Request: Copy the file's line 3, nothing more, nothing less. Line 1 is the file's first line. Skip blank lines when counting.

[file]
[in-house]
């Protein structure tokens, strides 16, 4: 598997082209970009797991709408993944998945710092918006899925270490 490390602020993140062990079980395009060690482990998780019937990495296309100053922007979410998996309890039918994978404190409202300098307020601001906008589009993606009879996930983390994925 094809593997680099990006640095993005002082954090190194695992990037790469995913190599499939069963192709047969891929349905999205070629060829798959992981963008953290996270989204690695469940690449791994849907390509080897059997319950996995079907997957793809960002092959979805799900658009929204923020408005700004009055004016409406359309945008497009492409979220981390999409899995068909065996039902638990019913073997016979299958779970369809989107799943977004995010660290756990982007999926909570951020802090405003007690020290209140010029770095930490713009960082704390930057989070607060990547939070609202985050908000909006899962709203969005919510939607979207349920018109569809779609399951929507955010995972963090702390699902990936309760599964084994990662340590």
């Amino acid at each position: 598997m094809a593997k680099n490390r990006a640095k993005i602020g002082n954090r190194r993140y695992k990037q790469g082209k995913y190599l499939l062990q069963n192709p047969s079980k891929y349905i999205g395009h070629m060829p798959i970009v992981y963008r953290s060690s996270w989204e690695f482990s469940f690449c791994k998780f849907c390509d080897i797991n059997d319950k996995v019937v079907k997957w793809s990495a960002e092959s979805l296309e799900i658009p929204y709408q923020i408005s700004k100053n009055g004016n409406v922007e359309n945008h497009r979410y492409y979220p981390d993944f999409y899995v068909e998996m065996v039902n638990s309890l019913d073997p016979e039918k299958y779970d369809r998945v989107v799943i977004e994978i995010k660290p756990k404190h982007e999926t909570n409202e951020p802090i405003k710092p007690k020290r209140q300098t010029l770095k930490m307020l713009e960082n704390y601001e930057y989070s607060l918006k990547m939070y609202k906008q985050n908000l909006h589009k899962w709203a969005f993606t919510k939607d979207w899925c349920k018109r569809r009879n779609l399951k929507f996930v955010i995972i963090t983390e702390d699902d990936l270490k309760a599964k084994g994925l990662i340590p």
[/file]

């Amino acid at each position: 598997m094809a593997k680099n490390r990006a640095k993005i602020g002082n954090r190194r993140y695992k990037q790469g082209k995913y190599l499939l062990q069963n192709p047969s079980k891929y349905i999205g395009h070629m060829p798959i970009v992981y963008r953290s060690s996270w989204e690695f482990s469940f690449c791994k998780f849907c390509d080897i797991n059997d319950k996995v019937v079907k997957w793809s990495a960002e092959s979805l296309e799900i658009p929204y709408q923020i408005s700004k100053n009055g004016n409406v922007e359309n945008h497009r979410y492409y979220p981390d993944f999409y899995v068909e998996m065996v039902n638990s309890l019913d073997p016979e039918k299958y779970d369809r998945v989107v799943i977004e994978i995010k660290p756990k404190h982007e999926t909570n409202e951020p802090i405003k710092p007690k020290r209140q300098t010029l770095k930490m307020l713009e960082n704390y601001e930057y989070s607060l918006k990547m939070y609202k906008q985050n908000l909006h589009k899962w709203a969005f993606t919510k939607d979207w899925c349920k018109r569809r009879n779609l399951k929507f996930v955010i995972i963090t983390e702390d699902d990936l270490k309760a599964k084994g994925l990662i340590p």